You deserve better and you are enough. Just because someone doesn’t make you a priority doesn’t mean you’re not good enough, or that you deserve less. It just means they can’t recognize a good thing when it’s in front of them. Save your time and energy for people that recognize and appreciate the fact that you do deserve better and that you are enough.

Follow your heart. If there’s something you’ve always wanted to do, find a way to go do it. Life is too short to wish you’d done things differently. Don’t be afraid to start over or follow that dream.

I’m definitely preaching to myself on this one! I’ve always wanted to live out west as that’s where my heart has always been.

Spend time focusing on yourself and find joy where you can. If there’s something you love to do, go do it and have fun no matter how small.

Silly nerdy selfie from the barrel race!

Silly nerdy selfie from the barrel race!

 

In the end, life is too short to spend our energy chasing after people that don’t deserve us, or not following our dreams. Get out there and live while you can and love yourself in the process — You’re worth it!

Bald River Falls Hike June 2016

Bald River Falls Hike June 2016

 

 

 

The Low Expectations Strategy

LOW EXPECTATIONS…

Springtime is here and show season has begun!

It’s a time to drag and rotate pastures in preparation for summer grass.

It’s also a time to get ready for the first horse show of the year.

It’s also a good time to assess your goals for the year, and your mindset. What are your goals as a rider? What are your goals for your horse? What are you goals for the show season? And, the big question is do all three of those goals align?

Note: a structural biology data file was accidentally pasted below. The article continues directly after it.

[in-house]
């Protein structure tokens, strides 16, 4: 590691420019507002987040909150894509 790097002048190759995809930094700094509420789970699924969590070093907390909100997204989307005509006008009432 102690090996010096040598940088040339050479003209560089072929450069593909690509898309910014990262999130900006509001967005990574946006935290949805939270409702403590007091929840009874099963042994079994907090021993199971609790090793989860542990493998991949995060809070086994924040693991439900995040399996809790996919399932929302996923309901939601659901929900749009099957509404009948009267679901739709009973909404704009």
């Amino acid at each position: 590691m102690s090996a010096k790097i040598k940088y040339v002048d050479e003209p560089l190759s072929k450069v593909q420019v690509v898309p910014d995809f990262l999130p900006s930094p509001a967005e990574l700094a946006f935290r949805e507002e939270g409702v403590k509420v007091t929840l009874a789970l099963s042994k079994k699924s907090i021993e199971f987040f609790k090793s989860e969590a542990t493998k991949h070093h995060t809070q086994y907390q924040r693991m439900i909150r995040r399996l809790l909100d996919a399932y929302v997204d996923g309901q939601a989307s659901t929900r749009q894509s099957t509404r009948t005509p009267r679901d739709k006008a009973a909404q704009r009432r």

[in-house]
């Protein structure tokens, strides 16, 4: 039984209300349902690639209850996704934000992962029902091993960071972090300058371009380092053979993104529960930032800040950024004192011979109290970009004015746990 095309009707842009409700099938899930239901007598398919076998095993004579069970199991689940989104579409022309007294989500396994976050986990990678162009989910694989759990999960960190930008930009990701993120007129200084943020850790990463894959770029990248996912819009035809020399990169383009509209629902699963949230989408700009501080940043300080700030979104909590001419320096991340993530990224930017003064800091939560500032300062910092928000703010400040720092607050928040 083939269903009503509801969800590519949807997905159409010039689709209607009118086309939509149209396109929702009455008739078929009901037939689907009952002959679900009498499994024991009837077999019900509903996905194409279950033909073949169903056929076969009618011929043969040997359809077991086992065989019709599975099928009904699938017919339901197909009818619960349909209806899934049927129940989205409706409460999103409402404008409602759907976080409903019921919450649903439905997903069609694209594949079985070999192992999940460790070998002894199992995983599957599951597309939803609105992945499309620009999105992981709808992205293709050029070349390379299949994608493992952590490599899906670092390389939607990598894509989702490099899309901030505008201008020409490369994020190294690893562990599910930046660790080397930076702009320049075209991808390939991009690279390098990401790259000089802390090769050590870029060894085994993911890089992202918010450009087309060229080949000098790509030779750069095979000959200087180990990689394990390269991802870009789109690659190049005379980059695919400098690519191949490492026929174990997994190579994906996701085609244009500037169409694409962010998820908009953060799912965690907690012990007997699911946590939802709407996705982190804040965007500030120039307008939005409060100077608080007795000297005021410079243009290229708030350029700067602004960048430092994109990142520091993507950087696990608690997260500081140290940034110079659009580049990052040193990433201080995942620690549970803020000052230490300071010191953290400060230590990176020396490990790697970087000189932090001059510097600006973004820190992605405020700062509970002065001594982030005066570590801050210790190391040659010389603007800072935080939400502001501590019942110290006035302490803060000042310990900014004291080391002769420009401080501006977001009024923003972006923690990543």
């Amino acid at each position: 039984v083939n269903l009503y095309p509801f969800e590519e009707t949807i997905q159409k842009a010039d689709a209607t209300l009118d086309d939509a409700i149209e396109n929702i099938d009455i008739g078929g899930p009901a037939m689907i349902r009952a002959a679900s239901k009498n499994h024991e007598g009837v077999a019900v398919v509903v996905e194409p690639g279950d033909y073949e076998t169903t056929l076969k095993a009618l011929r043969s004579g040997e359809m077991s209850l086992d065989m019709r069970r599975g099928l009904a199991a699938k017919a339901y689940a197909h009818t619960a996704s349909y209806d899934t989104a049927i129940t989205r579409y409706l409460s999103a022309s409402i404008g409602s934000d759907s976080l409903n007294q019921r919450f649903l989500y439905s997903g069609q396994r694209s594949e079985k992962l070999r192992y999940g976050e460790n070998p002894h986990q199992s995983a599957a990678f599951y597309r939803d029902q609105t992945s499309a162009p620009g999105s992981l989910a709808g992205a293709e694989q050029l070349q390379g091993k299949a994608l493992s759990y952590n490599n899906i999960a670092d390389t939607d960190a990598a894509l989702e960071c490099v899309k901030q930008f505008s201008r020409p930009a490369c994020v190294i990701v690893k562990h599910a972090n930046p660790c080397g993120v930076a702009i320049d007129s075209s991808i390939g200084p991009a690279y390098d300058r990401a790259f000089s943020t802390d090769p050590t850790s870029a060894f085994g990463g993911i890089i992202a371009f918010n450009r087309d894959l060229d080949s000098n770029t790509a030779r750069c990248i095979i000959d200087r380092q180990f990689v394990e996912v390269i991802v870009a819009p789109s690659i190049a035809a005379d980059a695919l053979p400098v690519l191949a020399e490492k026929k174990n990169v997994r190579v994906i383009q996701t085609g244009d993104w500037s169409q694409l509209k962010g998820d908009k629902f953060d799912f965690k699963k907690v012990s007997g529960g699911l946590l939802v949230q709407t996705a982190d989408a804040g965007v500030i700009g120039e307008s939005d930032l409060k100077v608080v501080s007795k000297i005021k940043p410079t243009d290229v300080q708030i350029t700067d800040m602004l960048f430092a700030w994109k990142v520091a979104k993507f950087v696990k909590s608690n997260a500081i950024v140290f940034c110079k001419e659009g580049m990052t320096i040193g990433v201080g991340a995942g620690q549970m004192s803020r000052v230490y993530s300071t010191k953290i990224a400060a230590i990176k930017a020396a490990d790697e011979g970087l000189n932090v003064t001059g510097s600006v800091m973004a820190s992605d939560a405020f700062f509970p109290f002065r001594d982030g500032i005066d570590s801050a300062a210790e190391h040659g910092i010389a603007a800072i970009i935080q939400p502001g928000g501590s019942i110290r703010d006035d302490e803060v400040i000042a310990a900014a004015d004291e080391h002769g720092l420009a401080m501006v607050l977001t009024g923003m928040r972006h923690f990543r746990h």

I’ll be honest, I’d absolutely love to run down the alley way at the Thomas and Mack arena at the NFR, or run a cow down the rail at the AQHA World, or jump a course at the Longines FEI World Cup. Actually, I’d love to do all three, but if i start my show season off thinking we’ll be hitting that level by the end the year, I’m going to be sorely disappointed!

The pattern at the State finals. Ground was awesome!

The pattern at the State finals. Ground was awesome!

Joel Sherlin who trained NBHA World Champion and RFD-TV American Semi-Finalist (2014), Bully By Design, has a saying that goes a long ways when it comes to riding horses and horse shows. Joel, who lives in Athens, Tennessee, is as down to earth as they get even though he’s somewhat of a local legend for his uncanny training ability and funny stories that all come from personal experience of course! His saying is, “Low expectations.”